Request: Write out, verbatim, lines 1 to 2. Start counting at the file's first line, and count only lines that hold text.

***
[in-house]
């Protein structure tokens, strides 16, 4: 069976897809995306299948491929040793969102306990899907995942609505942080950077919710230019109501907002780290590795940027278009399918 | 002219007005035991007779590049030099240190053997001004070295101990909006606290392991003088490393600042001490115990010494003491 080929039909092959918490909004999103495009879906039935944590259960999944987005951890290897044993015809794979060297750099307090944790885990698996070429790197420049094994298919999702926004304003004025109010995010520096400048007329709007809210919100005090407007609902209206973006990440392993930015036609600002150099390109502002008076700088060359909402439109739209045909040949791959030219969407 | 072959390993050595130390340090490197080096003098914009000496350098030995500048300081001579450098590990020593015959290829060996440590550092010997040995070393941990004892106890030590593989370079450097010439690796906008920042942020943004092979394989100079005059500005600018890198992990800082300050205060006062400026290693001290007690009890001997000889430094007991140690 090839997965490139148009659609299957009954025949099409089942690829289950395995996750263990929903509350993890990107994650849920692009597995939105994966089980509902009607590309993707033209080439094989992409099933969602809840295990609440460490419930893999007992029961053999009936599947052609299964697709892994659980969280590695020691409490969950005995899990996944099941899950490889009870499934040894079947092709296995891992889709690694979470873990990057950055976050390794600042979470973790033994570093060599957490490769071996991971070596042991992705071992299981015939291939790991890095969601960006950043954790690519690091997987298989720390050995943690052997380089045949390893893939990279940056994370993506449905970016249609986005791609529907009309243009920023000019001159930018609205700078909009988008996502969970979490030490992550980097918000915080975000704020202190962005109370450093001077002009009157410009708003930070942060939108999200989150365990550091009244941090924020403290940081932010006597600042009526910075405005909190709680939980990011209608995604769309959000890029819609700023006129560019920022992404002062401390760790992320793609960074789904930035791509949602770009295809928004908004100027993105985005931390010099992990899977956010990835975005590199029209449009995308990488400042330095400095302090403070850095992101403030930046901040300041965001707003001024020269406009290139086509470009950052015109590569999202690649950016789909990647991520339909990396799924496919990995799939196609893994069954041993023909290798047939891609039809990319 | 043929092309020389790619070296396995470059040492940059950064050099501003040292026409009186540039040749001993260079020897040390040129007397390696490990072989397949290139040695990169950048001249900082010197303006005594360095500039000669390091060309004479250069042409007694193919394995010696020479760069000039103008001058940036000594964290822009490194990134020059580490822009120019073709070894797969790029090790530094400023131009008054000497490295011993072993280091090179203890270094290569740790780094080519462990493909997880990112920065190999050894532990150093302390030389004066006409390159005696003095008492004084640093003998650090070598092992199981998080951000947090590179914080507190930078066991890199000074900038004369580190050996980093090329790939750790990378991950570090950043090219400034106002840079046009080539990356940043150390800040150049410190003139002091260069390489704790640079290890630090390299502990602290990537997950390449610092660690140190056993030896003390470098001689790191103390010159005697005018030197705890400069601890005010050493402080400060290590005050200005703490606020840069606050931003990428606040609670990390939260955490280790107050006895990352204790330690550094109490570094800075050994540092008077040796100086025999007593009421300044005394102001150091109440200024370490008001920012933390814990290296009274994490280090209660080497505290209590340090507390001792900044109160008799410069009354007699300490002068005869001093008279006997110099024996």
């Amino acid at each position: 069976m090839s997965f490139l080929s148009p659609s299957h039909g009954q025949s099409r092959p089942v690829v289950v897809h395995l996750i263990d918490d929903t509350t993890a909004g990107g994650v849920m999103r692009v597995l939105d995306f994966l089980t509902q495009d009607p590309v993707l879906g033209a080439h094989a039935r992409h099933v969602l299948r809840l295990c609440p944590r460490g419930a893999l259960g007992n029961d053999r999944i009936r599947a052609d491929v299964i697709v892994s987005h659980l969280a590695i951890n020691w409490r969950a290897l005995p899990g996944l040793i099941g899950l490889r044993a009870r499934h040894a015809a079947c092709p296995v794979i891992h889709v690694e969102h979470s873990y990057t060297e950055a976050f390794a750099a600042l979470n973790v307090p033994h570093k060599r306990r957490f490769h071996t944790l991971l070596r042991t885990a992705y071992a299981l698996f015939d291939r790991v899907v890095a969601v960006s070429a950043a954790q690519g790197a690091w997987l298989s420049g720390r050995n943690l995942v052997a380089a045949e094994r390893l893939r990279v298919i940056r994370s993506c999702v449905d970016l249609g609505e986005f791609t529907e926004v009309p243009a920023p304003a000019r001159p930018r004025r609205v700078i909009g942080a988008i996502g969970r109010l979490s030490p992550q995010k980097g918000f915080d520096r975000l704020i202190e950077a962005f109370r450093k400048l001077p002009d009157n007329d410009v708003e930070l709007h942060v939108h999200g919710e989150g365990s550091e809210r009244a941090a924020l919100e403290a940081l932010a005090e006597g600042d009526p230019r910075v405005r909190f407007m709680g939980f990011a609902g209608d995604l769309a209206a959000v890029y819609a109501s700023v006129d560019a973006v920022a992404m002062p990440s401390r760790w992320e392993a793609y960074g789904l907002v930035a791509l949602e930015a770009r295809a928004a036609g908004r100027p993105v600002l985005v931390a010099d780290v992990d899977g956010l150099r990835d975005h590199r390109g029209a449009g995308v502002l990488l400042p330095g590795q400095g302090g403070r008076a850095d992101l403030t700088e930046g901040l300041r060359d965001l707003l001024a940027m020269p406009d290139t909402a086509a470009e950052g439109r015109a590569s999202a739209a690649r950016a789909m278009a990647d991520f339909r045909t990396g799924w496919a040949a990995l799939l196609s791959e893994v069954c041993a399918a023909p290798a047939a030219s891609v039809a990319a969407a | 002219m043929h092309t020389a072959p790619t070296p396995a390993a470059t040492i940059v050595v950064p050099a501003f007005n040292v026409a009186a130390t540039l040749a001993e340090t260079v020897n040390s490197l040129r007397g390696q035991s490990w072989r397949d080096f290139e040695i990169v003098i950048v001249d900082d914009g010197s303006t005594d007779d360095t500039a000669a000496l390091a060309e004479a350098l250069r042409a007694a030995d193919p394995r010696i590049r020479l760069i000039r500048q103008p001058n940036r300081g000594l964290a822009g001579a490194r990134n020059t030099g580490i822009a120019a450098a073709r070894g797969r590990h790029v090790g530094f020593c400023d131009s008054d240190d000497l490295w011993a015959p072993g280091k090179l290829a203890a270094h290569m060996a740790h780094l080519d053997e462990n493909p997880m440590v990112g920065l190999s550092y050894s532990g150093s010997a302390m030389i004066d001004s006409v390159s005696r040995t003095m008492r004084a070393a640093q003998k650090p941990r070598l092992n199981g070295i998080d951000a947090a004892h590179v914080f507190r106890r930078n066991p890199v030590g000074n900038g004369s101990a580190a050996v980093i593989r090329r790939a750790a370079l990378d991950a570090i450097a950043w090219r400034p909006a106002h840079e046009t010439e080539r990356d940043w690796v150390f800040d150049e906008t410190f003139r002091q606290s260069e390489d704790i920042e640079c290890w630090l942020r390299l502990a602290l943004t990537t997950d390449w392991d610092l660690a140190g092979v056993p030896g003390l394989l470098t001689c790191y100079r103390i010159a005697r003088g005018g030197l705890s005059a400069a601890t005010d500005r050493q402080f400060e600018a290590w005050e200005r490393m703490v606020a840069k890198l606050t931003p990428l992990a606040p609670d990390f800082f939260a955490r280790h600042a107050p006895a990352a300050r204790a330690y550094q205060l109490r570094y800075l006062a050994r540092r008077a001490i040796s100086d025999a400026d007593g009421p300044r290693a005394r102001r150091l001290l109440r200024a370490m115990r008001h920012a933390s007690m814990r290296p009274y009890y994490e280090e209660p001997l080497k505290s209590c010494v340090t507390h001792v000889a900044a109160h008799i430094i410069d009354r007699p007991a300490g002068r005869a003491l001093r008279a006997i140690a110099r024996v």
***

[in-house]
């Protein structure tokens, strides 16, 4: 069976897809995306299948491929040793969102306990899907995942609505942080950077919710230019109501907002780290590795940027278009399918 | 002219007005035991007779590049030099240190053997001004070295101990909006606290392991003088490393600042001490115990010494003491 080929039909092959918490909004999103495009879906039935944590259960999944987005951890290897044993015809794979060297750099307090944790885990698996070429790197420049094994298919999702926004304003004025109010995010520096400048007329709007809210919100005090407007609902209206973006990440392993930015036609600002150099390109502002008076700088060359909402439109739209045909040949791959030219969407 | 072959390993050595130390340090490197080096003098914009000496350098030995500048300081001579450098590990020593015959290829060996440590550092010997040995070393941990004892106890030590593989370079450097010439690796906008920042942020943004092979394989100079005059500005600018890198992990800082300050205060006062400026290693001290007690009890001997000889430094007991140690 090839997965490139148009659609299957009954025949099409089942690829289950395995996750263990929903509350993890990107994650849920692009597995939105994966089980509902009607590309993707033209080439094989992409099933969602809840295990609440460490419930893999007992029961053999009936599947052609299964697709892994659980969280590695020691409490969950005995899990996944099941899950490889009870499934040894079947092709296995891992889709690694979470873990990057950055976050390794600042979470973790033994570093060599957490490769071996991971070596042991992705071992299981015939291939790991890095969601960006950043954790690519690091997987298989720390050995943690052997380089045949390893893939990279940056994370993506449905970016249609986005791609529907009309243009920023000019001159930018609205700078909009988008996502969970979490030490992550980097918000915080975000704020202190962005109370450093001077002009009157410009708003930070942060939108999200989150365990550091009244941090924020403290940081932010006597600042009526910075405005909190709680939980990011209608995604769309959000890029819609700023006129560019920022992404002062401390760790992320793609960074789904930035791509949602770009295809928004908004100027993105985005931390010099992990899977956010990835975005590199029209449009995308990488400042330095400095302090403070850095992101403030930046901040300041965001707003001024020269406009290139086509470009950052015109590569999202690649950016789909990647991520339909990396799924496919990995799939196609893994069954041993023909290798047939891609039809990319 | 043929092309020389790619070296396995470059040492940059950064050099501003040292026409009186540039040749001993260079020897040390040129007397390696490990072989397949290139040695990169950048001249900082010197303006005594360095500039000669390091060309004479250069042409007694193919394995010696020479760069000039103008001058940036000594964290822009490194990134020059580490822009120019073709070894797969790029090790530094400023131009008054000497490295011993072993280091090179203890270094290569740790780094080519462990493909997880990112920065190999050894532990150093302390030389004066006409390159005696003095008492004084640093003998650090070598092992199981998080951000947090590179914080507190930078066991890199000074900038004369580190050996980093090329790939750790990378991950570090950043090219400034106002840079046009080539990356940043150390800040150049410190003139002091260069390489704790640079290890630090390299502990602290990537997950390449610092660690140190056993030896003390470098001689790191103390010159005697005018030197705890400069601890005010050493402080400060290590005050200005703490606020840069606050931003990428606040609670990390939260955490280790107050006895990352204790330690550094109490570094800075050994540092008077040796100086025999007593009421300044005394102001150091109440200024370490008001920012933390814990290296009274994490280090209660080497505290209590340090507390001792900044109160008799410069009354007699300490002068005869001093008279006997110099024996």